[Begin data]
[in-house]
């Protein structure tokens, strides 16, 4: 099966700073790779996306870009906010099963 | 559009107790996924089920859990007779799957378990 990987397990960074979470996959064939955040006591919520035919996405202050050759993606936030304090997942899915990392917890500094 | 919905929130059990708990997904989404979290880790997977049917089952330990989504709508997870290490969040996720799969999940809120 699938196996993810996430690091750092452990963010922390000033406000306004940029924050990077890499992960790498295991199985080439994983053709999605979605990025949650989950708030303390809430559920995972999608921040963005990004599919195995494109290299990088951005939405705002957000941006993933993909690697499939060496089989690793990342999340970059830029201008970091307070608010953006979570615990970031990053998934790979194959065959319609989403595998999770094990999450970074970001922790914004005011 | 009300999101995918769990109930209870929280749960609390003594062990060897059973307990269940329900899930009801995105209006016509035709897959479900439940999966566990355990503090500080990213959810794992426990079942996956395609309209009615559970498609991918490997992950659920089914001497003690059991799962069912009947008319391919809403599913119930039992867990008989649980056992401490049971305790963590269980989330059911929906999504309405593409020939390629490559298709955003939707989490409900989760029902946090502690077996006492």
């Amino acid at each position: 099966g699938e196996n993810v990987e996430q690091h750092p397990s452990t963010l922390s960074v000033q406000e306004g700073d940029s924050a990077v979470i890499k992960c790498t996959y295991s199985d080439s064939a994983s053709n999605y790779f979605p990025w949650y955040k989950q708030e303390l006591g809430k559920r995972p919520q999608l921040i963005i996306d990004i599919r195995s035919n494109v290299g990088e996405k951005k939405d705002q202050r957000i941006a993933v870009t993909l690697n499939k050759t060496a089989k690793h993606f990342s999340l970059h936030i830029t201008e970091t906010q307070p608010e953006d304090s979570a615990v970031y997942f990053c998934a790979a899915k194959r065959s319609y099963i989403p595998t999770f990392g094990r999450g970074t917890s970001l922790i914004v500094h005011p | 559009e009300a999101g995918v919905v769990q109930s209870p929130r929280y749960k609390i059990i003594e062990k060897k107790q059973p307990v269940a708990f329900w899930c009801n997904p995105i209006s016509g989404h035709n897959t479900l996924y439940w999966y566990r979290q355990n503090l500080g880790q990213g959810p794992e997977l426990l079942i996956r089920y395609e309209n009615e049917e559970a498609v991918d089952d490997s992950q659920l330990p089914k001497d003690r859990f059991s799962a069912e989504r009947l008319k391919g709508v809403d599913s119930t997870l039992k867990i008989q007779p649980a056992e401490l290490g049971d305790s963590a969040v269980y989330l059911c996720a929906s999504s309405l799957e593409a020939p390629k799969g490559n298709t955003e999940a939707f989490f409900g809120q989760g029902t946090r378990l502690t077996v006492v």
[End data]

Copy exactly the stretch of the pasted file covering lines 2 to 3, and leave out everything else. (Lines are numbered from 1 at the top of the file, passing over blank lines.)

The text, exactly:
């Protein structure tokens, strides 16, 4: 099966700073790779996306870009906010099963 | 559009107790996924089920859990007779799957378990 990987397990960074979470996959064939955040006591919520035919996405202050050759993606936030304090997942899915990392917890500094 | 919905929130059990708990997904989404979290880790997977049917089952330990989504709508997870290490969040996720799969999940809120 699938196996993810996430690091750092452990963010922390000033406000306004940029924050990077890499992960790498295991199985080439994983053709999605979605990025949650989950708030303390809430559920995972999608921040963005990004599919195995494109290299990088951005939405705002957000941006993933993909690697499939060496089989690793990342999340970059830029201008970091307070608010953006979570615990970031990053998934790979194959065959319609989403595998999770094990999450970074970001922790914004005011 | 009300999101995918769990109930209870929280749960609390003594062990060897059973307990269940329900899930009801995105209006016509035709897959479900439940999966566990355990503090500080990213959810794992426990079942996956395609309209009615559970498609991918490997992950659920089914001497003690059991799962069912009947008319391919809403599913119930039992867990008989649980056992401490049971305790963590269980989330059911929906999504309405593409020939390629490559298709955003939707989490409900989760029902946090502690077996006492």
């Amino acid at each position: 099966g699938e196996n993810v990987e996430q690091h750092p397990s452990t963010l922390s960074v000033q406000e306004g700073d940029s924050a990077v979470i890499k992960c790498t996959y295991s199985d080439s064939a994983s053709n999605y790779f979605p990025w949650y955040k989950q708030e303390l006591g809430k559920r995972p919520q999608l921040i963005i996306d990004i599919r195995s035919n494109v290299g990088e996405k951005k939405d705002q202050r957000i941006a993933v870009t993909l690697n499939k050759t060496a089989k690793h993606f990342s999340l970059h936030i830029t201008e970091t906010q307070p608010e953006d304090s979570a615990v970031y997942f990053c998934a790979a899915k194959r065959s319609y099963i989403p595998t999770f990392g094990r999450g970074t917890s970001l922790i914004v500094h005011p | 559009e009300a999101g995918v919905v769990q109930s209870p929130r929280y749960k609390i059990i003594e062990k060897k107790q059973p307990v269940a708990f329900w899930c009801n997904p995105i209006s016509g989404h035709n897959t479900l996924y439940w999966y566990r979290q355990n503090l500080g880790q990213g959810p794992e997977l426990l079942i996956r089920y395609e309209n009615e049917e559970a498609v991918d089952d490997s992950q659920l330990p089914k001497d003690r859990f059991s799962a069912e989504r009947l008319k391919g709508v809403d599913s119930t997870l039992k867990i008989q007779p649980a056992e401490l290490g049971d305790s963590a969040v269980y989330l059911c996720a929906s999504s309405l799957e593409a020939p390629k799969g490559n298709t955003e999940a939707f989490f409900g809120q989760g029902t946090r378990l502690t077996v006492v």